Raffi and Galen have managed to evade the Watch, but still must travel the world doing their work for the Order. Summoned to perform an exorcism to release a spirit trapped in a farmhouse, they come upon a hanging at a winter fair. One of the prisoners being hanged is a fellow member of their Order. Galen insists on organizing a rescue, even though it means risking their cover and trusting strangers not to reveal their identities or goals.
"Each of these characters is tested, often in situations where they know that doing the right thing might mean a trap or a loss of something they love."
Solon, the keeper they rescue, insists on bringing a fellow prisoner with them. Marco is a thief, sentenced to death for his trade in relics. This offense is as sacrilegious to the Order as it is illegal to the Watch. The travelers begrudgingly bring him along at the insistence of Solon. "He is a rogue and a heretic," Solon says, "but he and I suffered in the same chains. He won't betray me."
Together, these travelers, along with Carys --- a former Watch spy --- and one of the planet's native Sekoi, search for a golden coronet, rumored to be the only thing that can stop the destruction of Anara. But as it becomes increasingly clear that there is a traitor among them, the group's loyalties are tested. Is it one of the newcomers, the broken Solon and the non-believer Marco? Or Galen, whose fanaticism is that of a man possessed? Or Raffi, whose kindness is matched only by his cowardice?
"My people have a saying," the Sekoi tells Carys, whose former associations with the Watch make her suspect. '"Darkness is a stain that will not wash away'... I will be watching."
"So will I, Graycat," she replies. "Because the Sekoi would sell their only sons for a bent button. That's an old saying, too."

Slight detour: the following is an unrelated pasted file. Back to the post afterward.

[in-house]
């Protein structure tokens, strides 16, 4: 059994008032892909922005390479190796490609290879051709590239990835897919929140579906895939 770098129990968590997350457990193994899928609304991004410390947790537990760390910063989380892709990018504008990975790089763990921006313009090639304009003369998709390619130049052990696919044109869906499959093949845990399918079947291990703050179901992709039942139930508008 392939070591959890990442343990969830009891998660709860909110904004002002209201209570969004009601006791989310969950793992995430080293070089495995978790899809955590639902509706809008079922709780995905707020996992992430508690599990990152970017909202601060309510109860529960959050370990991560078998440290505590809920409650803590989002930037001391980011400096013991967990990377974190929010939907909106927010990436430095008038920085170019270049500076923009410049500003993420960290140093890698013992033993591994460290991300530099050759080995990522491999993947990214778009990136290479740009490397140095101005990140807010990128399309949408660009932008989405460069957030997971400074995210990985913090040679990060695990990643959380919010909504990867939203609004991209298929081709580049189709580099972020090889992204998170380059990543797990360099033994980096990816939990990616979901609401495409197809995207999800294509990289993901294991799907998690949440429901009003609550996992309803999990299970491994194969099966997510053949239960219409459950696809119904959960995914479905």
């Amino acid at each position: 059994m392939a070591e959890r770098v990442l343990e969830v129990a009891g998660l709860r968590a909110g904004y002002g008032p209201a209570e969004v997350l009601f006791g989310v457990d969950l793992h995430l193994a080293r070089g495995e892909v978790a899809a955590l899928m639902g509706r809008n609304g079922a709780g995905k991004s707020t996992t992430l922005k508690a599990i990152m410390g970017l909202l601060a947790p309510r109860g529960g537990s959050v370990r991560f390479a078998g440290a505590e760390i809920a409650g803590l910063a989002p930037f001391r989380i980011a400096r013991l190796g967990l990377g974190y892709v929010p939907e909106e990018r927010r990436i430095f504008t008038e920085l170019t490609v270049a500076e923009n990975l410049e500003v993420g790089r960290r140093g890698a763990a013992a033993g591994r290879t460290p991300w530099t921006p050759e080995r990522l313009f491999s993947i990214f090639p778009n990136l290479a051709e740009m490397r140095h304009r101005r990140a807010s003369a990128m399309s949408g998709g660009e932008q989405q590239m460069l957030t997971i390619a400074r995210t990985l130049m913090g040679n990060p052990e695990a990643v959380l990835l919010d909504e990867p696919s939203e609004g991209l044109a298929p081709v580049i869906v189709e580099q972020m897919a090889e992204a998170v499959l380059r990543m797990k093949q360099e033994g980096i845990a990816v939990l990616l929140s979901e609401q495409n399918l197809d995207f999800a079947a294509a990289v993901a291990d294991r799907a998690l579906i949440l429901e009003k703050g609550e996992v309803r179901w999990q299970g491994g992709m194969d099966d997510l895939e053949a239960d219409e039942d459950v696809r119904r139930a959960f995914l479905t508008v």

Catherine Fisher weaves the themes of faith and loyalty throughout the Relic Master series. Despite a basic conflict of good vs. evil between the Order and the Watch, she does not shy away from the fact that sometimes people do terrible things in the name of righteousness. Or that even good people contribute to evil when they refuse to take a stance against it. Or that there are choices people must make where there is no right answer. Each of these characters is tested, often in situations where they know that doing the right thing might mean a trap or a loss of something they love. Galen's motivations are almost purely in terms of what he deems to be the will of the Makers, while Raffi seeks first to relieve suffering. Carys is in search of knowledge; her doubt is one of the most powerful aspects of this series.
Occasionally, these books make me feel like my eyes are not open. All the clues are there, but the revelation of the traitor will still surprise you. I suspect the same will be true once Fisher reveals the true identity of the Makers. The world she's woven to create Anara has borrowed pieces of our world, whether it's the broken bits of technology the keepers prize, a conflict that occasionally mirrors Britain's Civil War complete with religious persecution and priest holes, or the fragments of poetry that stud the story like faceted crystals. I can't wait to see how this visionary series will end in THE MARGRAVE, releasing in August.
Reviewed by Sarah A. Wood on August 5, 2011